In May 2018, Richemont Group was criticised for “taking back” £437 million ($572 million) of watches for destruction in the last two years to avoid discount prices. There, some mechanical components and the gold material could be recycled and repurposed.
Some Pigs Are More Equal Than Others
The wastage at Burberry has been put down to burning old cosmetic stock to make way for their new beauty range. Setting aside the possible excess due to the sale of the Beauty line to Coty, Burberry executives are struggling to defend how they miscalculated production of clothes. While the value of destroyed stock is up from £26.9 million last year, it’s an even more significant increase from the 2016 figure of £18.8 million, showing that this is an ongoing poblem.
Burberry switched to a ‘see now, buy now’ catwalk show format in 2016. This means that stock is produced before the fashion show and immediately available to consumers, to take advantage of the publicity coverage of their fashion week show.
Burberry denied that switching to “see now, buy now” has had an impact on waste: “On the occasions when disposal of products is necessary, we do so in a responsible manner and we continue to seek ways to reduce and revalue our waste. This is a core part of our Responsibility strategy to 2022 and we have forged partnerships and committed support to innovative organizations to help reach this goal.”
One such partnership is with Elvis & Kresse, an accessories brand that uses reclaimed materials. Co-founder Kresse Wesling said, “Late last year we launched an ambitious five-year partnership with the Burberry Foundation. The main aim of this is to scale our leather rescue project, starting with off-cuts from the production of Burberry leather goods. We are working tirelessly to expand our solutions and would love to welcome anyone to our workshop, to come and see what we are doing.”
Though, at the moment, the partnership only addresses waste at the production stage and not unsold goods. Additionally, Burberry is also working with the Ellen MacArthur Foundation on “circular economy initiatives”.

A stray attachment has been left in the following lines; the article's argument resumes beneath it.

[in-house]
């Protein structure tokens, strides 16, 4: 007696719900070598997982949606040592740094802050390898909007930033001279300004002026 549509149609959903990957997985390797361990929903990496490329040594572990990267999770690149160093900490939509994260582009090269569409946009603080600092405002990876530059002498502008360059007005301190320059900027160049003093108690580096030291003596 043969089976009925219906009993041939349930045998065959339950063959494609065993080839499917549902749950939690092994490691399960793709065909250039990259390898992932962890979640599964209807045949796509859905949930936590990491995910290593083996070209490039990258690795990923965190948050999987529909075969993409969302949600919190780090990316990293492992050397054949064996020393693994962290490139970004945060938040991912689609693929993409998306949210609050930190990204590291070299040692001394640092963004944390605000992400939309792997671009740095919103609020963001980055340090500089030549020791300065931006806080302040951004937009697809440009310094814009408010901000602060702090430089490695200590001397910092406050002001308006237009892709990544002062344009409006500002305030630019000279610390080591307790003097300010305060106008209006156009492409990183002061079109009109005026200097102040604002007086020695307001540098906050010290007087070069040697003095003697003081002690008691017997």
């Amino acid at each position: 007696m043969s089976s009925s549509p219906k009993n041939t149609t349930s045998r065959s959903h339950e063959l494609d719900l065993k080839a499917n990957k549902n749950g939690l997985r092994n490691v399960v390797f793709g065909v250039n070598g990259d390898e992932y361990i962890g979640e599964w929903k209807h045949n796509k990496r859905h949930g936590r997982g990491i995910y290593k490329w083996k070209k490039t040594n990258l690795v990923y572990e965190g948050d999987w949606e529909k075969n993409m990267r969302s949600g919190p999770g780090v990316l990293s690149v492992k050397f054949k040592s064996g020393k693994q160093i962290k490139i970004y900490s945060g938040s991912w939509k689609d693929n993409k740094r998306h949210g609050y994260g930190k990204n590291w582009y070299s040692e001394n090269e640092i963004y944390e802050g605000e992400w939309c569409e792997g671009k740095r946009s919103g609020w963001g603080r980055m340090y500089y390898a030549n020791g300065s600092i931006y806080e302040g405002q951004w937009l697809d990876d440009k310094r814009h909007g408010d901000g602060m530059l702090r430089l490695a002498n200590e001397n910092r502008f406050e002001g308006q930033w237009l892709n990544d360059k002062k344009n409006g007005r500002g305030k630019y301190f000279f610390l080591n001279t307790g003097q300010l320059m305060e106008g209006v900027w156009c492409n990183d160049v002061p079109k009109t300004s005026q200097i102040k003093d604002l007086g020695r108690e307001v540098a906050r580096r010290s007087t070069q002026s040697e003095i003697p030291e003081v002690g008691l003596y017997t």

Thomas Burberry (27 August 1835 – 4 April 1926) was an English gentlemen’s outfitter, and the founder of international chain Burberry, one of Britain’s largest branded clothing businesses. He is also known as the inventor of gabardine weatherproof material.
Author’s Biography: Melvyn Teillol-Foo (MTF)
Dr Melvyn Teillol-Foo is a contributor on AlphaLuxe web-zine.
He is also a moderator on PuristSPro.com horology discussion fora. He blends his scientific medical objectivity from the pharmaceutical industry with purist passion, in his musings about watches, travel, wine, food and other epicurean delights.
His travelogue ‘Lazing’ and feasting ‘Grazing’ series of articles have now passed into “mythic legend” on the original ‘ThePuristS.com’ website. Those were the halcyon days when he was “rich and famous” that he remembers with bittersweet fondness.
Dr Teillol-Foo is a quoted enthusiast on the watch industry, appearing in feature articles and interviews by Wall Street Journal, International Herald Tribune, Sunday Times (London), Chronos (Japan), Citizen Hedonist (France) and other publications. He has authored articles for magazines like International Watch (iW) – both U.S. & Chinese editions, ICON (Singapore), August Man (Singapore), Comfort (China) and The Watch (Hong Kong).